Marisol’s Reading Questions for March 22nd

There were too many wonderful questions to limit them to three, so I went ahead and listed everything that I thought was applicable to ask. Feel free to pick your favorites to answer!

1. What do you make of the poem On the Belgian Expatriation? Is this poem about the shattering of innocence where songs of peace are silenced by the presence of war? What did you make of the rhyme suddenly ending when the soldiers were introduced as an end to the dancing tune? Did you notice it, whether consciously or subconsciously?

2. Why is the moon consistently considered as something that overlooks the war? It is constantly a negative signifier, whether as something judgemental like in I Looked Up From My Writing or as a symbol of a lover’s moon or a reminder of peacetimes that is then resented? Is the sun too cheery for that endeavor, or do humans focus on the moon since people typically sink into depression at night when they are getting ready to rest?

3. Was anyone surprised by Rudyard Kipling’s involvement in the war? Do you think if he had written the Jungle Book, not in 1894, but sometime during or after The Great War, that the content would somehow be different? 

4. After reading the poem For All We Have and Are and the previous books assigned for class, how do you feel about Kipling’s gung-ho attitude toward war, filled with patriotic propaganda? Could he be compared to someone like Kantorek from All Quiet on the Western Front? The poem My Boy Jack complicates this question further; clearly, Kipling is glorifying sacrifice for one’s country. Why or why not? Let’s try to dig into the nuance of this attitude as well. 

5. In the poem Justice, he writes 

“For agony and spoil

Of nations beat to dust,

For poisoned air and tortured soil

And cold, commanded lust”

Is he romanticizing the loss and agony of these men? He acknowledges their sacrifice but is this still dangerous like Kantorek’s rhetoric?

6. Binyon’s For the Fallen is evidently famous, especially his 4th stanza which reads: 

“They shall grow not old, as we that are left grow old:

Age shall not weary them, nor the years condemn.

At the going down of the sun and in the morning 

We will remember them.”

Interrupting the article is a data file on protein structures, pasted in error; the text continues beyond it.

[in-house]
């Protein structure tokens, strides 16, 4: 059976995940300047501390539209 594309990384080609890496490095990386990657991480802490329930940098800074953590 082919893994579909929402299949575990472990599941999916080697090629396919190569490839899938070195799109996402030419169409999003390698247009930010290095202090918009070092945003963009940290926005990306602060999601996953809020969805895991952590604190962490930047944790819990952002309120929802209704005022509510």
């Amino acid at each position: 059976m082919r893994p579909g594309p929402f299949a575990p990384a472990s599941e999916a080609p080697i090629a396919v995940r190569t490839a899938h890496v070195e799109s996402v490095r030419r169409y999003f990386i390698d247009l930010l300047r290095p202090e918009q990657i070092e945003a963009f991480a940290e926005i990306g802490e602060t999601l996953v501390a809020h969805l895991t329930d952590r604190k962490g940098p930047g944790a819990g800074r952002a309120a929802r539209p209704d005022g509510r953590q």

Why do you think this specific part of the poem gained fame? Would you consider this a respectful and beautiful inscription on a tomb, or would you consider this another piece of propaganda that aided in these deaths that may be deemed unnecessary and avoidable to others?

7. Charlotte Mew suffered a tragic life, yet in her poem May, 1915 she sprinkles in great optimism. Despite this, The Cenotaph is a little darker in this regard. Would you still argue that her poem The Cenotaph is a little more realistic in terms of loss in the war since her experiences with death made her more understanding and less eager to romanticize it? Or do you think she is still guilty, like other authors, of doing so?

8. Would you say Robert Service’s Tipperary Days reads like bitter satire? Does the tone of the poem change when you learn his brother Albert died in 1916 in the war? His poem Tri-color reads far more despairingly. Would you argue that that poem shows his true feelings more than Tipperary Days?

9. Wilfrid Gibson wrote The Messages, which uses repetition and periods to draw out the sense of a traumatized and shocked mind. He wanted “the War’s tragedies in a language freed from patriotic afflatus.” Do you think this uncomfortable honesty contributed to him falling out of fashion so quickly? How well does he cover PTSD in his writings? 

10. Between the Lines by Gibson creates a poignant story with ease, capturing the awful state of war. Do you think this is impressive, considering Gibson had to imagine much since he only served clerical duties in the war? What are your thoughts on how he captured anxiety in each of his poems? Also, stars are mentioned in this poem. Why do you think celestial bodies are a main piece in many of the stories we read? The moon as a taunter and stars as hope in the darkness?

11. The repetition of stanzas and lines can be seen in Gibson’s work and Cannan’s. Why do you think that tool is used? Does it build tension and anxiety, etc? 

Marisol Powell’s report on the website ‘Historiana Timeline in Postcards’